I think about this quote in the context of sustainable design from time to time. The theory of sustainable design is a vision for the way design should, and hopefully someday will, be. It’s filled with lofty and noble goals – like comprehensive life cycle analyses run on every system and designs that use only materials that can be perfectly reclaimed and reused as technical nutrients. This theory is admirable, and is nothing short of necessary for the sustainable design movement to be able to achieve its ultimate goal: design that meets today's needs without compromising the ability of future generations to meet their own. Like a lighthouse guiding a ship to harbor, this goal must be constant, unwavering, immobile.
But too often some in the sustainable design community become so entrenched in the theory of sustainable design that they lose sight of the fact that achieving it requires more than just persistence and commitment. Many, although not all, tend to have professions outside of designer or engineer. They are not tasked with creating actual products day to day. They stand in the lighthouse (again, an admirable and necessary position) and criticize the ship’s crew when they tack away from the shore to face an oncoming wave or avoid another ship. “Incrementalism is not the solution!” they yell. “Turning that direction will only get you so far!”
I want to assure those in the lighthouse that the crew knows this. We get it. Every crewmember on this ship understands that, theoretically, the quickest path between ship and harbor is a straight line. But in a storm that theory falls apart, for the crew must account for sizeable waves, wind gusts and other ships. Consumer demand, market forces, and the cutthroat world of globalization combine to make a pretty big storm. The indirect path, while slower, is necessary in practice, and if we head straight for the shore we could very likely capsize or crash.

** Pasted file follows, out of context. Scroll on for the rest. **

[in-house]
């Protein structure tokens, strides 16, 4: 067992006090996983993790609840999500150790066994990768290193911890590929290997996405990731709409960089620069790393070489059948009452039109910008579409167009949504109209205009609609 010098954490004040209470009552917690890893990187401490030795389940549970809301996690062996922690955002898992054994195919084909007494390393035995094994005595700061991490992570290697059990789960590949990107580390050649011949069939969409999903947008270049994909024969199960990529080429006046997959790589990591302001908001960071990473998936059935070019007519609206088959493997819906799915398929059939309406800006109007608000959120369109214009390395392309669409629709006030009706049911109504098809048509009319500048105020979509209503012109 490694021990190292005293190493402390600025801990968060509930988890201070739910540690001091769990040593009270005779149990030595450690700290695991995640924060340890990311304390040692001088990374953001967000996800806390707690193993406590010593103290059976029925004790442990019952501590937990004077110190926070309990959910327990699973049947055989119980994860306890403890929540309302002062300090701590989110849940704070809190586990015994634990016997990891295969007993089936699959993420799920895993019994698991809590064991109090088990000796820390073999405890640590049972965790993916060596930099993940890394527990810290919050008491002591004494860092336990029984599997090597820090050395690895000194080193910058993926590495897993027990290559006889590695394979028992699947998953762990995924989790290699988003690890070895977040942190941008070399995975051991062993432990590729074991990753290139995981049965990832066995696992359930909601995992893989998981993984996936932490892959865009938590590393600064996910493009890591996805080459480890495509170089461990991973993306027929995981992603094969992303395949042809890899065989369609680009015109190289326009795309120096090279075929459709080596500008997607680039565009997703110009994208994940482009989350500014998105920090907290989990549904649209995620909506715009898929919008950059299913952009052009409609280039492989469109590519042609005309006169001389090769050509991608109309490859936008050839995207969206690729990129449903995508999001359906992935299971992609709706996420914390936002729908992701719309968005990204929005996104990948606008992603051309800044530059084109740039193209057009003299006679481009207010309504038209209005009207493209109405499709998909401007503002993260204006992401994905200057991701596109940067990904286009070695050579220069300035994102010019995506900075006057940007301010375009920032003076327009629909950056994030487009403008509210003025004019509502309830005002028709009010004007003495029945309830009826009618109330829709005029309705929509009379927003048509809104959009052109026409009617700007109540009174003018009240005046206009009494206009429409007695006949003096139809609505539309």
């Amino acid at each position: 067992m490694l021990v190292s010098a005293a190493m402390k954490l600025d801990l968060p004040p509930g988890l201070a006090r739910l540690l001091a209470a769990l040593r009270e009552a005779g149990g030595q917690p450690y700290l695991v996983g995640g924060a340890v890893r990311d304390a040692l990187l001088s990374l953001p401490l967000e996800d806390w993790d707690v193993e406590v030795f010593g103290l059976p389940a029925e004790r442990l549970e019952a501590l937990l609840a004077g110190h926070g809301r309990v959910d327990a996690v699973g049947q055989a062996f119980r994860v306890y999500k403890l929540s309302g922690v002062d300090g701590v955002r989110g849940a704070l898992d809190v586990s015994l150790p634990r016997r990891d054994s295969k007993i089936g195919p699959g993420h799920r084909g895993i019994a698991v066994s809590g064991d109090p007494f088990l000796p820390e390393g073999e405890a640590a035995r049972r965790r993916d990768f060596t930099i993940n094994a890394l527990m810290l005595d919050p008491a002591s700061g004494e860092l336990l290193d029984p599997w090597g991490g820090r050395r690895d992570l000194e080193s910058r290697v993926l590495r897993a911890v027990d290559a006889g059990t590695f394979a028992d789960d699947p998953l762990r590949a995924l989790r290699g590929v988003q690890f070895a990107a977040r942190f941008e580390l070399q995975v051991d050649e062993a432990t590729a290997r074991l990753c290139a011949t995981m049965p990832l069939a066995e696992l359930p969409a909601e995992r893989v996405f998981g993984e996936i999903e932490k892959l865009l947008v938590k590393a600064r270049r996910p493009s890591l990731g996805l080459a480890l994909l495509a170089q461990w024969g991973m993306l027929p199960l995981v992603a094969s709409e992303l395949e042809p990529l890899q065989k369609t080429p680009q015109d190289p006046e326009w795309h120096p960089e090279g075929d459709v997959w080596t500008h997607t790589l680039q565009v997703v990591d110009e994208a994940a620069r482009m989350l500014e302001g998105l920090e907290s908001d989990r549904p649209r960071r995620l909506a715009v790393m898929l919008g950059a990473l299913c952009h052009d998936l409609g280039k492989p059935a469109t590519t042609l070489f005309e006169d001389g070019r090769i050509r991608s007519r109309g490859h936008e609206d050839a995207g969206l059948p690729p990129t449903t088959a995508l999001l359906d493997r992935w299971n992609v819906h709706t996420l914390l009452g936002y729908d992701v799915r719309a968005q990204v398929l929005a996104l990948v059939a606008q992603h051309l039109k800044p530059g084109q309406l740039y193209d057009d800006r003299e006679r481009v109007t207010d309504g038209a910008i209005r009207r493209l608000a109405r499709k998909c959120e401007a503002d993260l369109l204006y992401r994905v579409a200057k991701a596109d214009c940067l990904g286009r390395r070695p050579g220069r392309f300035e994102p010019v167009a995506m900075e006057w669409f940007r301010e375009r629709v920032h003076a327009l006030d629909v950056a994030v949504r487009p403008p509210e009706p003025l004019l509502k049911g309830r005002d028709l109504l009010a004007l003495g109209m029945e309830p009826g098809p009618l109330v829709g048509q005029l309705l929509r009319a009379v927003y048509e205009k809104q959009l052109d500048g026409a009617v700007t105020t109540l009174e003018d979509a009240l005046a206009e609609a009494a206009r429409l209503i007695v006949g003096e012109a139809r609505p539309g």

The unfortunate reality is that, unlike the theory, the practice of sustainable design is full of contradictions, unknowns, bargaining and compromise. So, please keep the lamp burning. Please continue to discuss what sustainable design should be. Your guidance is looked for and appreciated – but understand that getting there takes some strategic steering from time to time.
It was written in 1949 by the seminal figure in ecological conservation, Aldo Leopold. It’s quite a powerful phrase, the simple articulation that man must consume and build. There is no greater asset than our ability to create. It comes at a great cost, but without question, we’re all beginning to better define the ‘right’ manner for this process of creation.